Pancreatic cancer and bile duct cancer are difficult to diagnose and often fatal because they are discovered in the advanced stages of the disease. Researchers have developed new tests that double the ability to detect bile duct and pancreatic cancers according to a Mayo Clinic study published in the June issue of Gastroenterology.
Pancreatobiliary tumors such as bile duct cancer (cholangiocarcinoma) and pancreatic cancer often present as strictures, or a narrowing of the duct that can either be caused by benign inflammation or cancer. Physicians insert an endoscope down the throat and into the bile duct and pancreas region to examine possible tumors; however, the narrowness of the bile duct makes it difficult to distinguish benign and malignant strictures.
In this study, 498 patients with pancreatobiliary duct narrowing underwent an endoscopic procedure, and cell brushings were taken. Brushings were then analyzed by routine cytology, digital image analysis and fluorescence in situ hybridization (FISH) to determine the various tests’ effectiveness and sensitivity in detecting and diagnosing cancer. While traditional cytology analysis relies on identifying abnormally shaped cells, the FISH test detects malignant cells using colored probes visible with a fluorescence microscope. Since cancer cells have an abnormal amount of DNA, by FISH these cells show extra copies of the probes compared to normal cells. The Mayo research team found that the combination of cytology and FISH raised the detection rate of bile duct and pancreas cancer from 20 percent to 43 percent.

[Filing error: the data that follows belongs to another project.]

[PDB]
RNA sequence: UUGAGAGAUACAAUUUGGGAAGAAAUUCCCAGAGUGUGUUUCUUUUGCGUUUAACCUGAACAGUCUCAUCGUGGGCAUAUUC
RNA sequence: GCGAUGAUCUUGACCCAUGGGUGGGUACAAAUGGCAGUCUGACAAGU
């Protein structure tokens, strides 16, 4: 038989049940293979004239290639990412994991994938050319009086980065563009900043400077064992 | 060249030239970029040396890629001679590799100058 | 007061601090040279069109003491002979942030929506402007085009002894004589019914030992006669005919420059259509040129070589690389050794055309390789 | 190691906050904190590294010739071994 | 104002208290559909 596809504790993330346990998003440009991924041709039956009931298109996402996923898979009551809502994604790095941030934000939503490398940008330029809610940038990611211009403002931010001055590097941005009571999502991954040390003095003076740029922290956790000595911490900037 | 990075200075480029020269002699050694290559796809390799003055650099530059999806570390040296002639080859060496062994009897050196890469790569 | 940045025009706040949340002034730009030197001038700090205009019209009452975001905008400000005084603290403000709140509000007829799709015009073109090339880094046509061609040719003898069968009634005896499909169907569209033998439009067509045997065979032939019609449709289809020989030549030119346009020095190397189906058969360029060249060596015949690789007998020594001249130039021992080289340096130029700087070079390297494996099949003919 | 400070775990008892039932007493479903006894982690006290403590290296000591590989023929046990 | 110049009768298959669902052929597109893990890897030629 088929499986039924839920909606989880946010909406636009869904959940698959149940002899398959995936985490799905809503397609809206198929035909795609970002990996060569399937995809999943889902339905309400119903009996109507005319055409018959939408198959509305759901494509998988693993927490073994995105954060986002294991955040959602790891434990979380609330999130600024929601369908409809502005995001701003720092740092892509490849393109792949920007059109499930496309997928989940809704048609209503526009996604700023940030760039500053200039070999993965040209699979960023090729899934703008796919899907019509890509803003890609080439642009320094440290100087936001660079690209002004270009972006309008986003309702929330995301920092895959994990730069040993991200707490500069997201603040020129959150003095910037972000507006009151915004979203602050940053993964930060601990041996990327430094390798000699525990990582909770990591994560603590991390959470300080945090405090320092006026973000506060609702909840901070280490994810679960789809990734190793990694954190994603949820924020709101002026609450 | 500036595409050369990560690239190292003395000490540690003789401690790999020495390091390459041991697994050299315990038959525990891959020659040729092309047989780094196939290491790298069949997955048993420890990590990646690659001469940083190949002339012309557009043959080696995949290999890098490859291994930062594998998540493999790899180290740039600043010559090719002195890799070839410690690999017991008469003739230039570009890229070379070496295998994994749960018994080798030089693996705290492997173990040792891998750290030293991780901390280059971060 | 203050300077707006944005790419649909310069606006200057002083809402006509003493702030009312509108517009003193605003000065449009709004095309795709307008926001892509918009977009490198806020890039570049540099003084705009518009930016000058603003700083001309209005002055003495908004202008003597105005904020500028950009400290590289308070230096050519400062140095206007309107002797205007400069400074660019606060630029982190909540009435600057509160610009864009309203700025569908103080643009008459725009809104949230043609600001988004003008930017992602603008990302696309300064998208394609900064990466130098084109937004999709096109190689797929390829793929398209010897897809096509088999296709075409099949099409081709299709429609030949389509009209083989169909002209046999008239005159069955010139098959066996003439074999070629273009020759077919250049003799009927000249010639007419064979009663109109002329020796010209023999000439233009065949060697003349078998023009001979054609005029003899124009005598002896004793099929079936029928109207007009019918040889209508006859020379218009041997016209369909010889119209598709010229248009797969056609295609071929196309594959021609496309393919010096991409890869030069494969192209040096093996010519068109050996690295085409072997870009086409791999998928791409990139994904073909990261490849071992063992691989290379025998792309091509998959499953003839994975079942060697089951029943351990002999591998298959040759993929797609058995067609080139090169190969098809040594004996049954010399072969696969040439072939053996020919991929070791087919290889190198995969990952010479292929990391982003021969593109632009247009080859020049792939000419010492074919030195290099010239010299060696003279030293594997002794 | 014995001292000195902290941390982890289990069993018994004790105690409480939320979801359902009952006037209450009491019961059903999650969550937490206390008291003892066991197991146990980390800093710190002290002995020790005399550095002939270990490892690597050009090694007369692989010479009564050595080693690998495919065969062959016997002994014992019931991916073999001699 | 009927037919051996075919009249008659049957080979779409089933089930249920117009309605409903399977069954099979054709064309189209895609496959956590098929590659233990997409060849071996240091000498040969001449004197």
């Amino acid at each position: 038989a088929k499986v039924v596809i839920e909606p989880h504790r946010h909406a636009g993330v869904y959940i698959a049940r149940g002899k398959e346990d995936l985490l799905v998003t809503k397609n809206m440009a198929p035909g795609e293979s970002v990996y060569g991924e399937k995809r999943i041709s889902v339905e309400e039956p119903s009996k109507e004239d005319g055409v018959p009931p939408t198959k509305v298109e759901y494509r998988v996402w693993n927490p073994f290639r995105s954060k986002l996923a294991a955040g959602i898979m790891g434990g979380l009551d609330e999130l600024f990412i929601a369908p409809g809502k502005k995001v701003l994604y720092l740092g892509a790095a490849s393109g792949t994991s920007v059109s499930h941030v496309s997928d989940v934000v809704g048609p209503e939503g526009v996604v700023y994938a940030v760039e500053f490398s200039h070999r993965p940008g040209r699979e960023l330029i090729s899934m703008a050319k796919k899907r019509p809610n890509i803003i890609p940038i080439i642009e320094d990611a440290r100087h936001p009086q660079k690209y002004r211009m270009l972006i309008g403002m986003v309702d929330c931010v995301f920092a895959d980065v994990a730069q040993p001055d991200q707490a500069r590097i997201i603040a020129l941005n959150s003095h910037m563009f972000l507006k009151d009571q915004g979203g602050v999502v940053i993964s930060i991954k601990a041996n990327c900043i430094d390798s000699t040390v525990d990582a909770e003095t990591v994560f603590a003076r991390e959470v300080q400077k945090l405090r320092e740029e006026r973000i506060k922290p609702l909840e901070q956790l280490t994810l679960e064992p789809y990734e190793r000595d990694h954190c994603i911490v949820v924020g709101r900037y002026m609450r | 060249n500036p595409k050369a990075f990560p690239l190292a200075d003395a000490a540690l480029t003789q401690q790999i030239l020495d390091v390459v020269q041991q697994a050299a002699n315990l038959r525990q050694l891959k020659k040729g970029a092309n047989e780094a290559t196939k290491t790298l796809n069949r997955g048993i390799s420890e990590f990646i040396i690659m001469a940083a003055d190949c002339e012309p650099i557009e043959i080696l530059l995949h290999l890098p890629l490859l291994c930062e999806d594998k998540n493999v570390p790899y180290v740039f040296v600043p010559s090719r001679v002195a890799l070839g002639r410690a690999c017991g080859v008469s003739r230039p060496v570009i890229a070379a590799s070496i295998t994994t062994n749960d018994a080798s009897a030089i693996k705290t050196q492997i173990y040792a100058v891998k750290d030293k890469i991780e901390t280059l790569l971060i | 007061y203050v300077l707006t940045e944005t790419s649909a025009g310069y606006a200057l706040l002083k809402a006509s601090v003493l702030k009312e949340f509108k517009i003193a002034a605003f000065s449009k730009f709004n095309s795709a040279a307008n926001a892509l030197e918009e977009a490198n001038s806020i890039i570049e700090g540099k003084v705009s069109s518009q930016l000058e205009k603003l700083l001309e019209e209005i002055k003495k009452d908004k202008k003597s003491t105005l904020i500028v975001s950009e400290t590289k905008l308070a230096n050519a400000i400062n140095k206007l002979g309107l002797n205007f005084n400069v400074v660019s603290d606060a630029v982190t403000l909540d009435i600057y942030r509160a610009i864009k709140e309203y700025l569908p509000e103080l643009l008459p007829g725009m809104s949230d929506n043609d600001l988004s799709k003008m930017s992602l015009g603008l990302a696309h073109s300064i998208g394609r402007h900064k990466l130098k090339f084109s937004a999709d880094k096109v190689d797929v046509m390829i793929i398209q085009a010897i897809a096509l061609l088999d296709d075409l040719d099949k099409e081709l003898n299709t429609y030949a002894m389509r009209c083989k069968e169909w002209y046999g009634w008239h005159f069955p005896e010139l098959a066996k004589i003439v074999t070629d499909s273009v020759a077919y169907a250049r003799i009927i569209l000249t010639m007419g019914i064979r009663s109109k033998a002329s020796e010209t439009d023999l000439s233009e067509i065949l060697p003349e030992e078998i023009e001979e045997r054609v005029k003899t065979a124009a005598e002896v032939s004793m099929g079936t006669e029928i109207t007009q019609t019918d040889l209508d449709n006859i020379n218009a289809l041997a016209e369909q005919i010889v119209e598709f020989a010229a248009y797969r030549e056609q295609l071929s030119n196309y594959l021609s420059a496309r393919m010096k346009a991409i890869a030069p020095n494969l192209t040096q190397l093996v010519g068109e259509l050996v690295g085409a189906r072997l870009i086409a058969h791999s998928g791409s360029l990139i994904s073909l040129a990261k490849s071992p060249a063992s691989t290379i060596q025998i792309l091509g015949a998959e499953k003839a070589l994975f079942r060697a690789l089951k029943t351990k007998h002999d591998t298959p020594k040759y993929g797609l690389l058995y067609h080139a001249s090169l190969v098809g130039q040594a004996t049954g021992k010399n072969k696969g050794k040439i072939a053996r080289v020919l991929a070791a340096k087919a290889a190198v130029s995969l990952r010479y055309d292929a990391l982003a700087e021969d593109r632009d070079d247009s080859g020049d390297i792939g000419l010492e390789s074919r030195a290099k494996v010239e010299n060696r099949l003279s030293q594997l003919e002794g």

Below is a link to an edited youtube video with Dr. Roberts.